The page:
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2018 Black Tie International Churchill Society Academic Dinner

The International Churchill Society

Thursday, August 30, 2018 from 7:00 PM to 9:30 PM (EDT)

2018 Black Tie International Churchill Society...

Ticket Information

Ticket Type Sales End Price Fee Quantity
Reception and Dinner Ticket
Included in the ticket price is one drink at cocktails and one drink with dinner for each guest.
Aug 29, 2018 $100.00 $0.00

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Event Details

Join the International Churchill Society at the University Club of Boston

Our guest of honor is Michael S. Kochin, Professor Extraordinarius of Political Science at Tel Aviv University, who will speak after dinner on “Churchill and the Jewish State.” He earned his first degree in mathematics from Harvard University and his M.A. and Ph.D. in Political Science from the University of Chicago. He has held visiting appointments at Yale, Princeton, Toronto, Claremont McKenna College, and the Catholic University of America. Aside from his keen interest in Churchill (he has rarely missed one of our annual dinners), he has written widely on political thought, politics and literature, political rhetoric, and world politics. Professor Kochin has published two books: Five Chapters on Rhetoric: Character, Action, Things, Nothing, and Art (2009) and Gender and Rhetoric in Plato’s Political Thought (2002). With historian Michael Taylor, he is now writing a book on the rise of the United States from independence to great power, entitled An Independent Empire: Diplomacy and War in the Making of the United States, 1776–1826.

Dinner tickets are $100 per person.

Reception, 7.00 p.m.; Dinner, 7.30 p.m.; Lecture and Dessert, 8:15 p.m. 




Friday morning, August 31

Winston S. Churchill on Democracy and Its Discontents

You are also warmly invited to join us the morning after the academic dinner for the 20th annual academic panel organized by the International Churchill Society as a related group of the American Political Science Association at its annual meeting in Boston. Churchill’s long life and political career coincided with the change in Britain’s constitutional monarchy from a regime founded on aristocracy to one founded on democracy. Although he inherited a faith in Tory democracy from his father, who taught him to trust the people, he famously limited his praise of democracy to the observation that it was preferable to other regimes that were worse. Might he therefore better be described as a friend and well-wisher of democracy than as a partisan and true believer? In keeping with the 2018 APSA theme for the annual meeting, our panel considers Churchill’s understanding of democracy’s advantages and disadvantages, focusing on crucial events in political history that bear on this question, as illuminated by Churchill’s writings and statesmanship.

There is no charge to attend the panel, which is open to everyone interested.

Panel Chairman: Professor Daniel H. Lowenstein, University of California, Los Angeles, Law School

Panel Papers:

(1) Professor James W. Muller, University of Alaska, Anchorage, “Citizens and Statesmen in Churchill’s Thoughts and Adventures

In an era when doubts about democratic government were spreading both in the academy and in the political life of Western countries, Churchill asked whether democratic peoples were able to wrestle with the complicated questions posed by rapid advances in modern science and technology, and how mass societies, with no accepted aristocratic leaders, could find their way in a new democratic age. His confidence about the prospects for democratic governance stemmed from his reliance on prudent statesmanship.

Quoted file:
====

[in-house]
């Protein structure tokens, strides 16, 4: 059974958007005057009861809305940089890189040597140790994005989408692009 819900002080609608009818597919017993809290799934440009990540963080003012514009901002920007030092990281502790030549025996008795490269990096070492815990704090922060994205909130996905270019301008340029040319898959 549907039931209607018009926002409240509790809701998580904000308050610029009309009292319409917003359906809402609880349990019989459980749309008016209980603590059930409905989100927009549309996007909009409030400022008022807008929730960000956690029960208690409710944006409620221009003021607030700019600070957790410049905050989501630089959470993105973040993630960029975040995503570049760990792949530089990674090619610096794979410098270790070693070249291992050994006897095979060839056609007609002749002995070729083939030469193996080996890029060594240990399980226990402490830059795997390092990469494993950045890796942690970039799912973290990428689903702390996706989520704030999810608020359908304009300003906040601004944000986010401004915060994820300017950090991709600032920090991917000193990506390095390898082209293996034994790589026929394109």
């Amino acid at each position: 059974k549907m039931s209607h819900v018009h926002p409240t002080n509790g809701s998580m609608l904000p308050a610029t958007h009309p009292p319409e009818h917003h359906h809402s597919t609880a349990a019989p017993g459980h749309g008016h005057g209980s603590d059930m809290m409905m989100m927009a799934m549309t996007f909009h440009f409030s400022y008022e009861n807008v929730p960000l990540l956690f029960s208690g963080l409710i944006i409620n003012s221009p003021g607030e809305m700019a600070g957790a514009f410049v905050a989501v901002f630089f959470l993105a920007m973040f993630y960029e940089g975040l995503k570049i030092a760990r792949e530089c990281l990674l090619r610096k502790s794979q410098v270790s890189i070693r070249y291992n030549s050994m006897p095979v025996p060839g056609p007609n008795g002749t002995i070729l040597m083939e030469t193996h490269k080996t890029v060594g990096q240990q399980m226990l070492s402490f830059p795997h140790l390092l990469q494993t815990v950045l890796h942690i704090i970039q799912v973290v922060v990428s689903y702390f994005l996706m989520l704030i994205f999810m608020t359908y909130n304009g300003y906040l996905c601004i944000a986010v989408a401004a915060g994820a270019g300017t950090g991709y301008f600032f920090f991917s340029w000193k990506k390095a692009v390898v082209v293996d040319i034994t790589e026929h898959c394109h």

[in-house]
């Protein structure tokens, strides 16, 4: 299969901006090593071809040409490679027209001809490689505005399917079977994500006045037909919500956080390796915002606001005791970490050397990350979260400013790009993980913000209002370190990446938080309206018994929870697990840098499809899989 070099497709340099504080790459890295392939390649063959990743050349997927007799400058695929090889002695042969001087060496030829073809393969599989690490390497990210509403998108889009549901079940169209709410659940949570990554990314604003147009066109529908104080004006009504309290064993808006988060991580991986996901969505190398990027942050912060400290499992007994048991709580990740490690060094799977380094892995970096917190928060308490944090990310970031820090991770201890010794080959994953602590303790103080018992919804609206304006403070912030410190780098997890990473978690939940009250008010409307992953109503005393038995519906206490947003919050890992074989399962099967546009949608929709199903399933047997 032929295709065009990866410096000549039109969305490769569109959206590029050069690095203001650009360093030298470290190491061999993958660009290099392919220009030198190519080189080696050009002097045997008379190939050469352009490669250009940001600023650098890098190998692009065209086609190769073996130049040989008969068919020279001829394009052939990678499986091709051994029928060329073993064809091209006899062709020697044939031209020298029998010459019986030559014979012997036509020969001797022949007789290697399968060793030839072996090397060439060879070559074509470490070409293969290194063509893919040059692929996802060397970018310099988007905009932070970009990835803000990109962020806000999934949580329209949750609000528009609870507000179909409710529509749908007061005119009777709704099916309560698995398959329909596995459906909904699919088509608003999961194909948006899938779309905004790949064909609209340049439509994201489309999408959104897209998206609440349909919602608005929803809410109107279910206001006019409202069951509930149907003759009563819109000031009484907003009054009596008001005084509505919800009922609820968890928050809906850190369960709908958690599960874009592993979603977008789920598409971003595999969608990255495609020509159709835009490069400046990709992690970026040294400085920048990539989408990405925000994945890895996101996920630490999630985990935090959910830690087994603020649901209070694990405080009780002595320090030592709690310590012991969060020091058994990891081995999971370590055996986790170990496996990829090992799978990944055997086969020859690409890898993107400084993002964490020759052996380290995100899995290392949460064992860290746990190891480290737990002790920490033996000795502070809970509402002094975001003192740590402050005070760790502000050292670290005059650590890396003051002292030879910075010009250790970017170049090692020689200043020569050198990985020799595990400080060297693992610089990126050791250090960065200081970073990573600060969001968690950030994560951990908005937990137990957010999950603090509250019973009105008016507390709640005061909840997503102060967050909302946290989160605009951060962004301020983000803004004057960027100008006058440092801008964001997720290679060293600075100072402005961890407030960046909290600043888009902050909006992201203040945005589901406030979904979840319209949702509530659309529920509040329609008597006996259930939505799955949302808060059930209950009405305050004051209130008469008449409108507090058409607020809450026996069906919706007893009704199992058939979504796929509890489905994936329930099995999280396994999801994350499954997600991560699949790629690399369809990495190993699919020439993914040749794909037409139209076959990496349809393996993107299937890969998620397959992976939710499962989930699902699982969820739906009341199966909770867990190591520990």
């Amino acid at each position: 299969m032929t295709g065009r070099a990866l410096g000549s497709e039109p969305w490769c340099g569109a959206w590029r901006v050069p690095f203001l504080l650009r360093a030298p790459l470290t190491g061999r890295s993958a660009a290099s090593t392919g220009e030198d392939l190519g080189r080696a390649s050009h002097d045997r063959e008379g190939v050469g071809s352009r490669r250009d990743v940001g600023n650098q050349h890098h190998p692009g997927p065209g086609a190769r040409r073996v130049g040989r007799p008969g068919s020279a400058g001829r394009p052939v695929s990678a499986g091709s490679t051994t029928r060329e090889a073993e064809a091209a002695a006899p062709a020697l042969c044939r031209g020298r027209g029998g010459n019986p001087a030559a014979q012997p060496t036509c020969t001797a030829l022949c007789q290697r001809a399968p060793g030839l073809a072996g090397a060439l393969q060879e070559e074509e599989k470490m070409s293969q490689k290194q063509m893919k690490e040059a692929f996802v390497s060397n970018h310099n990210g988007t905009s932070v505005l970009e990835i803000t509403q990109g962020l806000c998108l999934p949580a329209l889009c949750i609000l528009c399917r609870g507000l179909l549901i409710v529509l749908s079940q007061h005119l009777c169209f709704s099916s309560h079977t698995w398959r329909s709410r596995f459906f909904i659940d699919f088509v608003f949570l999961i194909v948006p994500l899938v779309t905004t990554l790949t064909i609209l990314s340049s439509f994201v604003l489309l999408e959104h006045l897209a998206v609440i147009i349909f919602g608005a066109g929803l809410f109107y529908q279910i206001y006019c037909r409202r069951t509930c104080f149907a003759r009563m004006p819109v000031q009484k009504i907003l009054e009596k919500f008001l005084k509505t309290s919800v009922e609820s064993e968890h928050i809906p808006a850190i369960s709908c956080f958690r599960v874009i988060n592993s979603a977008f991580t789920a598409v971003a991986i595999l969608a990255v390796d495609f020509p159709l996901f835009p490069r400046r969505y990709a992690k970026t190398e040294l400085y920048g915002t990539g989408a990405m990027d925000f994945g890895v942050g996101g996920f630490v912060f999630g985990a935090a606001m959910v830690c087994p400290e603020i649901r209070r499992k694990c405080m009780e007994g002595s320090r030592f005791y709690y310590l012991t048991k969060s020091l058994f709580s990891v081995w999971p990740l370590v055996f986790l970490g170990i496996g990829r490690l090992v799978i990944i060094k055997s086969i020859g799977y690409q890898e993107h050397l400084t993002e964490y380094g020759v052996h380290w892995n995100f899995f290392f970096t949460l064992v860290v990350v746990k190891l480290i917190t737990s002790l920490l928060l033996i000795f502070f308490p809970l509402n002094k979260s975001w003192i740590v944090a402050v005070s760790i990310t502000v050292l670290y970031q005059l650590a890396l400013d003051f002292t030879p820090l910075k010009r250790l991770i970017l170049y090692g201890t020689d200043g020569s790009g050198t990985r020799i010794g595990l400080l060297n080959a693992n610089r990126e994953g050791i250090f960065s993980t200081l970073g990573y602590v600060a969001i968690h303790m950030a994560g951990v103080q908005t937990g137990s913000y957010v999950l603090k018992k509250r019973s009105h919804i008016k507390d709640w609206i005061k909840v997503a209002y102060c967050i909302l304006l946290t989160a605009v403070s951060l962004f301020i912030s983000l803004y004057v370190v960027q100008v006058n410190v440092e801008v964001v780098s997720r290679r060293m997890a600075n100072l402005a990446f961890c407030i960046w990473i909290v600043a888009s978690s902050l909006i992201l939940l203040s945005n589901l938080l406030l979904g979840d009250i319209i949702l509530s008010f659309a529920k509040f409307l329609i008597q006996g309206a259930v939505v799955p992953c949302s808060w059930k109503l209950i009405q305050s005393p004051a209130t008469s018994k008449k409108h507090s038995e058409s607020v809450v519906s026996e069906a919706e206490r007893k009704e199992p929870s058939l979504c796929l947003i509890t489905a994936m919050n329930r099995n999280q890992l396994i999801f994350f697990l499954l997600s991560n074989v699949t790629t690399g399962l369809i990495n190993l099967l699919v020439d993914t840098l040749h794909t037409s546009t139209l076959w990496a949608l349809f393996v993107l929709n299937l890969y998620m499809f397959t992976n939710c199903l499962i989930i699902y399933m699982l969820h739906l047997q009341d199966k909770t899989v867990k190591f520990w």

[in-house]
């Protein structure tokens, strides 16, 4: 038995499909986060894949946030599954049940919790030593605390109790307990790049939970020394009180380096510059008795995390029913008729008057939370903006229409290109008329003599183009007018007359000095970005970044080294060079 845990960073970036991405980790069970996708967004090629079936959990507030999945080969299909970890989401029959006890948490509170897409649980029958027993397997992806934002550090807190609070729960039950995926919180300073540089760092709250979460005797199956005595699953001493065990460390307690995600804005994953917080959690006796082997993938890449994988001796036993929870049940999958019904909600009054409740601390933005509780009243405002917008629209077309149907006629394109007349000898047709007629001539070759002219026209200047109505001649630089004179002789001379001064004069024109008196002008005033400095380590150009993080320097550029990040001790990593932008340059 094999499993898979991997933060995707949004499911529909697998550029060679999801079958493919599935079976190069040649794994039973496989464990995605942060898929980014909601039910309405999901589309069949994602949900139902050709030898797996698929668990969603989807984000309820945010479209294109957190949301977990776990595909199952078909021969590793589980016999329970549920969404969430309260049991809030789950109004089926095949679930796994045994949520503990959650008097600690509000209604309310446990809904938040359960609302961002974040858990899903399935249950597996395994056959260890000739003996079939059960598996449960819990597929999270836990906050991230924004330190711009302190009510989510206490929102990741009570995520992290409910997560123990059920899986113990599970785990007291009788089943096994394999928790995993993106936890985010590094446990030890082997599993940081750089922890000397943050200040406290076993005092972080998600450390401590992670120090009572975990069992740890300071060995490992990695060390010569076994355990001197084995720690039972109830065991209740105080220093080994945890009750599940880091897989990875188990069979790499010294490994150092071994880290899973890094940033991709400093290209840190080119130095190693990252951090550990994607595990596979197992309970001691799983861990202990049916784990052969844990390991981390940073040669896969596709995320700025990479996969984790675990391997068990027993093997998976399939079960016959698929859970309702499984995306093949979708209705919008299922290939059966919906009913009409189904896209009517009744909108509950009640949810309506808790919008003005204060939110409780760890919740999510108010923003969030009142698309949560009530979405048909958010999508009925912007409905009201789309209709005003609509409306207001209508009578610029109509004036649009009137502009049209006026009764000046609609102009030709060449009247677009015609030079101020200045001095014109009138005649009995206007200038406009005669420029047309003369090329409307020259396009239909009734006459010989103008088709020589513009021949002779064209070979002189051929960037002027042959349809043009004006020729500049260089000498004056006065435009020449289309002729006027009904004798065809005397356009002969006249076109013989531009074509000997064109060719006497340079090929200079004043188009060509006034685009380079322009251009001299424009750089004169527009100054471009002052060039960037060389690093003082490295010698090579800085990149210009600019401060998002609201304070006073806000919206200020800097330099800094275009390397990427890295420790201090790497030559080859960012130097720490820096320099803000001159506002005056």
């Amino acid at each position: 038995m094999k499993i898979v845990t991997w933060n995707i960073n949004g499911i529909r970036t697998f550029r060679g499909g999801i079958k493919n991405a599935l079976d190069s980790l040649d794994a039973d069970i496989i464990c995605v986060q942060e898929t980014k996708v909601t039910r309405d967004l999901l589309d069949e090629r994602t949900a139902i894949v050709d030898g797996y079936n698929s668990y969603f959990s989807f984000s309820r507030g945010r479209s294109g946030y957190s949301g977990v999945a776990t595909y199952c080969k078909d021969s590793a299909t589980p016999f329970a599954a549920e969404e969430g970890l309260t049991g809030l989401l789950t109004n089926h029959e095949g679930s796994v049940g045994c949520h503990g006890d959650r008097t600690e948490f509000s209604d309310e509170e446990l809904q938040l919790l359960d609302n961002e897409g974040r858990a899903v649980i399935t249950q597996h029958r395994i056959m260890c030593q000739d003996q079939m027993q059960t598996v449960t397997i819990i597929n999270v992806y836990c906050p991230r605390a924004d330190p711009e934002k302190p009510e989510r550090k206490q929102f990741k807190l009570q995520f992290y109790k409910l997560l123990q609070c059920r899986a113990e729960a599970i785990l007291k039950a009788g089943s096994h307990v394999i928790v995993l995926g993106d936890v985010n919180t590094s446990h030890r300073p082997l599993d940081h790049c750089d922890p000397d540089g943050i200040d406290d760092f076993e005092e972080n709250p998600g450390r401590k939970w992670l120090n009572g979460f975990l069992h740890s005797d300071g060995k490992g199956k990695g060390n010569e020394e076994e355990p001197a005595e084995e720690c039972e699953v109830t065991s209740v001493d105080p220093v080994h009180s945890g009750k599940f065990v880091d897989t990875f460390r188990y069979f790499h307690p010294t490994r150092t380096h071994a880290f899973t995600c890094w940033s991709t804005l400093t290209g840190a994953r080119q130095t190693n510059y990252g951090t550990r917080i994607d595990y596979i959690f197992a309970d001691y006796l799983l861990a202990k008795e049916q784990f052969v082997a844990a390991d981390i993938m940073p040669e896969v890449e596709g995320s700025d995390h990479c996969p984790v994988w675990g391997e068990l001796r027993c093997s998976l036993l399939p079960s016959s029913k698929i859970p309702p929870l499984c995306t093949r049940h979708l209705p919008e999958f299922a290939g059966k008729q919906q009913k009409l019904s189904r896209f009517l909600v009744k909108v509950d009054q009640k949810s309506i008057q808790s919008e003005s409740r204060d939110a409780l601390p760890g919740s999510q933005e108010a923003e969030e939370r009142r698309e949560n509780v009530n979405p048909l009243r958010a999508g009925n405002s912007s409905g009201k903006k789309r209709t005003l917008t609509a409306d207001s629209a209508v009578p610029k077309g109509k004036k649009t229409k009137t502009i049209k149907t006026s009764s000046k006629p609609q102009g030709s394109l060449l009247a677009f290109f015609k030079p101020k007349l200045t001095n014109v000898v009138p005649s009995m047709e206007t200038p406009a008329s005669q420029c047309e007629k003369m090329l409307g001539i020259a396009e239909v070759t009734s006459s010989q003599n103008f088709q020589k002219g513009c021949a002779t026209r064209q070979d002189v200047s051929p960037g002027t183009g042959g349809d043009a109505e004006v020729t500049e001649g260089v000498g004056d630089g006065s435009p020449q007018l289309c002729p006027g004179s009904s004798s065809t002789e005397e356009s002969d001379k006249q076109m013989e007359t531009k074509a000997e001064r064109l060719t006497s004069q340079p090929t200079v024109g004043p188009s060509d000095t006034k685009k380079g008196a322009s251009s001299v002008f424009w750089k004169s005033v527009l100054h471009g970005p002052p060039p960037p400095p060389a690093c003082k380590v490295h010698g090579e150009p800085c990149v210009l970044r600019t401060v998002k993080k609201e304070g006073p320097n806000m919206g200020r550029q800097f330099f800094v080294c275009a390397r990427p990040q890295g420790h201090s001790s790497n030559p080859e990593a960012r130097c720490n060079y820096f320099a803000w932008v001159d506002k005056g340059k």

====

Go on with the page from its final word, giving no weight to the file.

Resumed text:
(2) Professor John H. Maurer, U.S. Naval War College, “Democracy and Discontent in The Gathering Storm

Sir Winston Churchill stands out as one of the towering political leaders of the twentieth century. In the era of both world wars and the early Cold War, Churchill played a major role in high executive office, as a Cabinet Minister guiding British democracy in the making and execution of policy. He crowned his political career by serving as Prime Minister, heading three British governments.

(3) Catherine Grace Katz, independent scholar, “Winston’s Right-Hand ‘Man’”

Churchill’s wife played a crucial role in his professional life, but Clementine was not the only woman in his inner circle. During the Second World War, Churchill also relied upon his daughters—especially his middle daughter Sarah, an actress and dancer, whom he chose to accompany him as aide-de-camp at two wartime conferences among the "Big Three," Tehran in 1943 and Yalta in 1945. Over the course of these landmark meetings, Sarah and Winston forged a partnership as their relationship was tested and strengthened by the history they witnessed and the future they crafted together.

Panel Discussant: Professor Erik Goldstein, Boston University
Panel Date: Friday, August 31
Panel Time: 8.00 to 9.30 a.m.

Panel Location: John B. Hynes Veterans Memorial Convention Center, 900 Boylston St, Boston, MA 02115

Please contact Justin Reash at or call the International Churchill Society, (202) 994-4744.

Have questions about 2018 Black Tie International Churchill Society Academic Dinner? Contact The International Churchill Society

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When & Where

University Club of Boston
426 Stuart Street
Boston, MA 02116

Thursday, August 30, 2018 from 7:00 PM to 9:30 PM (EDT)

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